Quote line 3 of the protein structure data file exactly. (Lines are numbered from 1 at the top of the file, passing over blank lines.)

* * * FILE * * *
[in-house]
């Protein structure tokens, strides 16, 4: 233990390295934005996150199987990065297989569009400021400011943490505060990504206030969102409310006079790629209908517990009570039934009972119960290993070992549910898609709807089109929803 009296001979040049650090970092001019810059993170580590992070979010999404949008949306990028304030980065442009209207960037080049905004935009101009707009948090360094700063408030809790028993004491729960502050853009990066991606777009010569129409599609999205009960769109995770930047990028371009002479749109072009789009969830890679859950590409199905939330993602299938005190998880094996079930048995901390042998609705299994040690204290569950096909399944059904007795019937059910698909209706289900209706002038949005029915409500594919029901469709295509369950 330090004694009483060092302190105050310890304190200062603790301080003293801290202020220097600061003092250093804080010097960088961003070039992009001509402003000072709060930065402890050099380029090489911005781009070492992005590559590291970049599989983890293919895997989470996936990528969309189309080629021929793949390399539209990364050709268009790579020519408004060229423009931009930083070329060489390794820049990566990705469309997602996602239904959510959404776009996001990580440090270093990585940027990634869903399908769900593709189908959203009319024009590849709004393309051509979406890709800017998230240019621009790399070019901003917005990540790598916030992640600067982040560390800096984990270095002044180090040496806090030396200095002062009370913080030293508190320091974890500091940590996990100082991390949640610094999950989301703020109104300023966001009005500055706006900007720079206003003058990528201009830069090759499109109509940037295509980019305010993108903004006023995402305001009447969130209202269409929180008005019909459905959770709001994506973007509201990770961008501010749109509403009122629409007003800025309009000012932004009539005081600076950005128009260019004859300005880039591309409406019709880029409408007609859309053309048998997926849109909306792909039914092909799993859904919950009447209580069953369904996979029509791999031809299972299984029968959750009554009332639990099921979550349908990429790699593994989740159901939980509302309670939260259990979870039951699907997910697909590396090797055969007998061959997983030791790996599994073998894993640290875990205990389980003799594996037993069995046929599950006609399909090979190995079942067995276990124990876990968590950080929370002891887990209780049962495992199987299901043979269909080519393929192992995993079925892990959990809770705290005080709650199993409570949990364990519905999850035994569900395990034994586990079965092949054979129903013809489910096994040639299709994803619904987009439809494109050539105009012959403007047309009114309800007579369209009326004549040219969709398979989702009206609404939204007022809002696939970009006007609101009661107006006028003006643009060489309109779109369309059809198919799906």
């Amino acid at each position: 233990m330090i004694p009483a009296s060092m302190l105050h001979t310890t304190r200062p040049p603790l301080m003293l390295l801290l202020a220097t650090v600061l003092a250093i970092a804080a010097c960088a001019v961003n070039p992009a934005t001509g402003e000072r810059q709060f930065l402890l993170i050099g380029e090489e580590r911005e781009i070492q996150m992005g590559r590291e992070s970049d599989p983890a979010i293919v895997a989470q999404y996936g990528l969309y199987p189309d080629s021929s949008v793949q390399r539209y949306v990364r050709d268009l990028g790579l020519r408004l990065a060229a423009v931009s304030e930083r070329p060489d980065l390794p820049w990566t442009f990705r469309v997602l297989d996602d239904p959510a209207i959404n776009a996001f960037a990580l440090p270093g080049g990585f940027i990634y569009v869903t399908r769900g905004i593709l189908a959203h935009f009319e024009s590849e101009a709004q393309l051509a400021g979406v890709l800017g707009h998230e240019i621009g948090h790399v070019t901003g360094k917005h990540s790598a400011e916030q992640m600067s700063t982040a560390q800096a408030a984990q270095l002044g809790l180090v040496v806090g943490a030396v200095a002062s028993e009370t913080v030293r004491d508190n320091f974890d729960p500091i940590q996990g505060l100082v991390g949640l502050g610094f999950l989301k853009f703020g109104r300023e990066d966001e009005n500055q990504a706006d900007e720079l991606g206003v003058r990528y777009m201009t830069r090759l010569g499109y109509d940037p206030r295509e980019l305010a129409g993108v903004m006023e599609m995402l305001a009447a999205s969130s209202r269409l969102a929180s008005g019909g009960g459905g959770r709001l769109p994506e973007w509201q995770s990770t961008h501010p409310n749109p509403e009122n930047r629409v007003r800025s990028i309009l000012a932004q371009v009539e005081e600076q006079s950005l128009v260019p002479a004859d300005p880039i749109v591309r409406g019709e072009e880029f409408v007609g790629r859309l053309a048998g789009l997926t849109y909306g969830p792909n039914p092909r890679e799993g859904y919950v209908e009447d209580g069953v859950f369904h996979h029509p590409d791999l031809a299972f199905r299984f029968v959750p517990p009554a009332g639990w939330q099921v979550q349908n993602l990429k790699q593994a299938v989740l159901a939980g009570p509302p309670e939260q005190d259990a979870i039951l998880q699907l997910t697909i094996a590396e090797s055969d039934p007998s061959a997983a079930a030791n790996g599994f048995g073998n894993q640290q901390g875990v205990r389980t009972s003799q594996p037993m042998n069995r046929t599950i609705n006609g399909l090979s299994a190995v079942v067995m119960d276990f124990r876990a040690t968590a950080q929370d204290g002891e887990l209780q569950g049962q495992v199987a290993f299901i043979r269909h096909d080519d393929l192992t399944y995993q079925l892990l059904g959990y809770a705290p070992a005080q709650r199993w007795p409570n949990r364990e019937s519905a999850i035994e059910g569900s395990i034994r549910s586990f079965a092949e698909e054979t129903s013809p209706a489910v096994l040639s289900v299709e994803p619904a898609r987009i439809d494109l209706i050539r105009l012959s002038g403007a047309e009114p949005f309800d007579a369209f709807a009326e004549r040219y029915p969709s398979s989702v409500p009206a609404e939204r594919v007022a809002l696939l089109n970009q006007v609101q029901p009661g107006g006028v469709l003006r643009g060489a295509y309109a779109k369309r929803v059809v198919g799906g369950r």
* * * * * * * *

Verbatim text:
């Amino acid at each position: 233990m330090i004694p009483a009296s060092m302190l105050h001979t310890t304190r200062p040049p603790l301080m003293l390295l801290l202020a220097t650090v600061l003092a250093i970092a804080a010097c960088a001019v961003n070039p992009a934005t001509g402003e000072r810059q709060f930065l402890l993170i050099g380029e090489e580590r911005e781009i070492q996150m992005g590559r590291e992070s970049d599989p983890a979010i293919v895997a989470q999404y996936g990528l969309y199987p189309d080629s021929s949008v793949q390399r539209y949306v990364r050709d268009l990028g790579l020519r408004l990065a060229a423009v931009s304030e930083r070329p060489d980065l390794p820049w990566t442009f990705r469309v997602l297989d996602d239904p959510a209207i959404n776009a996001f960037a990580l440090p270093g080049g990585f940027i990634y569009v869903t399908r769900g905004i593709l189908a959203h935009f009319e024009s590849e101009a709004q393309l051509a400021g979406v890709l800017g707009h998230e240019i621009g948090h790399v070019t901003g360094k917005h990540s790598a400011e916030q992640m600067s700063t982040a560390q800096a408030a984990q270095l002044g809790l180090v040496v806090g943490a030396v200095a002062s028993e009370t913080v030293r004491d508190n320091f974890d729960p500091i940590q996990g505060l100082v991390g949640l502050g610094f999950l989301k853009f703020g109104r300023e990066d966001e009005n500055q990504a706006d900007e720079l991606g206003v003058r990528y777009m201009t830069r090759l010569g499109y109509d940037p206030r295509e980019l305010a129409g993108v903004m006023e599609m995402l305001a009447a999205s969130s209202r269409l969102a929180s008005g019909g009960g459905g959770r709001l769109p994506e973007w509201q995770s990770t961008h501010p409310n749109p509403e009122n930047r629409v007003r800025s990028i309009l000012a932004q371009v009539e005081e600076q006079s950005l128009v260019p002479a004859d300005p880039i749109v591309r409406g019709e072009e880029f409408v007609g790629r859309l053309a048998g789009l997926t849109y909306g969830p792909n039914p092909r890679e799993g859904y919950v209908e009447d209580g069953v859950f369904h996979h029509p590409d791999l031809a299972f199905r299984f029968v959750p517990p009554a009332g639990w939330q099921v979550q349908n993602l990429k790699q593994a299938v989740l159901a939980g009570p509302p309670e939260q005190d259990a979870i039951l998880q699907l997910t697909i094996a590396e090797s055969d039934p007998s061959a997983a079930a030791n790996g599994f048995g073998n894993q640290q901390g875990v205990r389980t009972s003799q594996p037993m042998n069995r046929t599950i609705n006609g399909l090979s299994a190995v079942v067995m119960d276990f124990r876990a040690t968590a950080q929370d204290g002891e887990l209780q569950g049962q495992v199987a290993f299901i043979r269909h096909d080519d393929l192992t399944y995993q079925l892990l059904g959990y809770a705290p070992a005080q709650r199993w007795p409570n949990r364990e019937s519905a999850i035994e059910g569900s395990i034994r549910s586990f079965a092949e698909e054979t129903s013809p209706a489910v096994l040639s289900v299709e994803p619904a898609r987009i439809d494109l209706i050539r105009l012959s002038g403007a047309e009114p949005f309800d007579a369209f709807a009326e004549r040219y029915p969709s398979s989702v409500p009206a609404e939204r594919v007022a809002l696939l089109n970009q006007v609101q029901p009661g107006g006028v469709l003006r643009g060489a295509y309109a779109k369309r929803v059809v198919g799906g369950r």